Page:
Krysanthe loves exploring, living and writing about life. She loves sharing all that she learns about plants and gardening.
Science is fun! It surrounds us in all aspects of our life. Sometimes in school, the fun aspect of science is thrown to the wayside to make room for definitions and theories. So, bring back the fun in science with these three easy science experiments you can do at home with your kids.
Walking Water Experiment
This is one of those “WOW” science experiments. Your kids will wonder how it’s possible for water to travel from one cup to another. Just like water travels up the stems and leaves of flowers, capillary action will cause water to travel up the paper towels. Capillary action is the ability of a liquid to travel up a porous substance without using gravity.
- Food coloring
- Paper towels
- 3 or more clear cups (6 to 8 ounces)
You will need an odd number of cups for this experiment. The more cups, the longer the chain of walking water. For simplicity, I’ll give the instructions using 3 cups, but you can increase it to as many as you like. We actually used 7 when we did it the first time. By using 7 you can make a whole rainbow of colored water.
Start by filling two of your 3 cups ¾ of the way with water. Next, you will need to add food coloring to the cups with water. Choose two different colors and add about 15 drops to each cup. The empty cup will form a new color, so choose your two starting colors based on the end color you want to see. See below for examples:
Red + Yellow = Orange
Yellow + Blue = Green
Blue + Red = Purple
Line up all 3 of your cups. Place the one with no colored water in the center.
Next take 2 paper towels and fold them in half lengthwise 3 times so that it will fit in the mouth of the cups. You may need to trim the end of the paper towels so that they will fit into the cups with just the ends touching the bottom.
Then, place one end of the paper towel into the colored water and the other end into the empty glass. Do this with both cups so that the empty cup has two ends of paper towels in it.
Then comes the hard part. You wait. It won’t be long until capillary action will start to take place and the colored water will begin walking up the paper towel. Within hours the middle cup, which was once empty, will now have water in it that is a completely different color than the original water.
For a whole rainbow of walking water, use 7 cups. Four of them will have colored water. The two end cups will need red food coloring. One of the middle cups will need blue and the other will need yellow.
Color Changing Milk Experiment
This is a quick and easy science experiment for kids that really will amaze them. It takes less than 5 minutes from start to finish, so if you just want to quickly show your kids something awesome, this is perfect.
- Milk (the higher fat content the better)
- Food coloring (red, blue, yellow, green)
- Liquid dish soap
- Cotton swab
Start by pouring about a half inch of milk into the bowl. Then have the kids place a couple of drops of each color food coloring into the center of the milk. Don’t worry about neatness, just keep the food coloring from over lapping.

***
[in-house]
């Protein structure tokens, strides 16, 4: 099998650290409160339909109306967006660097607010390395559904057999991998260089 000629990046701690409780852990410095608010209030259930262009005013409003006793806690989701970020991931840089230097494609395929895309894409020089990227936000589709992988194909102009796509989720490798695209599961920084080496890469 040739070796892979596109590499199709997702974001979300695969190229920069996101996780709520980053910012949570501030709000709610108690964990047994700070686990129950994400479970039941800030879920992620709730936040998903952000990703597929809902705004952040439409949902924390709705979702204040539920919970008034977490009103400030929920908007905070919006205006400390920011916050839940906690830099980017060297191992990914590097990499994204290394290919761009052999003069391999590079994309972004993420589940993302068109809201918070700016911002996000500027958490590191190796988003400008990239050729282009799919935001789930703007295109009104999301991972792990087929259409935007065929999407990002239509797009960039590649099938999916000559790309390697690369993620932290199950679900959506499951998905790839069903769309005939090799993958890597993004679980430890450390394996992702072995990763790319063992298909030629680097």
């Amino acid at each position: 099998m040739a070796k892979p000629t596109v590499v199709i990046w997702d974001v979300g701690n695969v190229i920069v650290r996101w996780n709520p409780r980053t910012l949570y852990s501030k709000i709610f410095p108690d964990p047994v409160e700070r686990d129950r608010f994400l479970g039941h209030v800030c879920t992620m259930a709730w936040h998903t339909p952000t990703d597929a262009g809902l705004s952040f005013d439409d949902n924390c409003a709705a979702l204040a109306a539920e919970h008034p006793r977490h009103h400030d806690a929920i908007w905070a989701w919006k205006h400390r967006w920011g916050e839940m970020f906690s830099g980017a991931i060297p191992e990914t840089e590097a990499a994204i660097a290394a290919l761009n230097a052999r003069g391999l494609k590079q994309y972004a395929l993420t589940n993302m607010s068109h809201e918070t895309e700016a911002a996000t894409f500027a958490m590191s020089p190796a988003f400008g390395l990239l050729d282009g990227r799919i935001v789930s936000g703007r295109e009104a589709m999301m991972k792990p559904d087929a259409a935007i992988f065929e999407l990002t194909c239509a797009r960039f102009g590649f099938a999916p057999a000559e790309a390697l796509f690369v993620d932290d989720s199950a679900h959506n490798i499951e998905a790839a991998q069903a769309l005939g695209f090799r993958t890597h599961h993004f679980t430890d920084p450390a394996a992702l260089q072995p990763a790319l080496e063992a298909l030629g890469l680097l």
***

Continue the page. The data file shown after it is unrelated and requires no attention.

Next put a drop of the liquid dishwashing soap on the end of your cotton swab.
Time to make the magic happen. Place the soapy end of the cotton swab into the milk. POOF!
What’s happening? The soap dissolves some of the milk’s fat particles which reduces its surface tension. The food coloring then moves with the surface by moving away from the drop of soap.
You can do a similar experiment with ground pepper on top of water. It’s not as cool looking, but it’s still neat to see the pepper rapidly moving away from the soap.
Lava Lamp Experiment
With just a few simple ingredients you can replicate the look of a lava lamp inside a plastic bottle. This is a fun science experiment for kids, and you can keep the lamp for a while to continue to enjoy the amazing lava show.
- 1 liter clear plastic bottle
- Vegetable Oil
- Food Coloring
- Alka-Seltzer tablets
Start by putting water into the bottle with the funnel until it is about ¼ of the way full. Then fill the bottle the rest of the way with vegetable oil. You will need to leave about 2 inches of space at the top. Wait a few minutes for the water and oil to separate.
Next, add about 20 drops of food coloring to the plastic bottle. The food color will sink slowly through the oil and eventually color the water at the bottom of the bottle. It’s fun to watch it drop.
Once the food coloring has mixed with the water, it’s time to make some lava. Take an Alka-Seltzer tablet and break it into pieces small enough to fit into the mouth of your bottle. Now it’s time for some bubbly action, put the pieces of the tablet into the bottle. Voila! It’s an instant lava lamp. Once the bubbling magic slows down you can add more Alka-Seltzer if you wish. It’s a fun experiment that you can do over and over again.
How does it work? Oil is less dense, lighter, than both water and food coloring. That’s why it floats on top of the water. When you add the tablet to the bottle it sinks to the bottom and starts to dissolve. As it dissolves, the tablet produces a gas called carbon dioxide. Since gas it lighter than water it floats up to the top bringing some of the colored water up with it. When the gas reaches the top of the oil, the gas is released and the colored water once again floats to the top.
These three experiments are by far some of the easiest science experiments to do with your kids. If you are looking to do some more in depth experiments that are just as cool check out the links for Salt Crystal Garden or Borax Crystal Ornamants
Nell Rose from England on July 03, 2015:
Hi, I love science! talk about bring back memories, these are great to get the kids interested, nice one!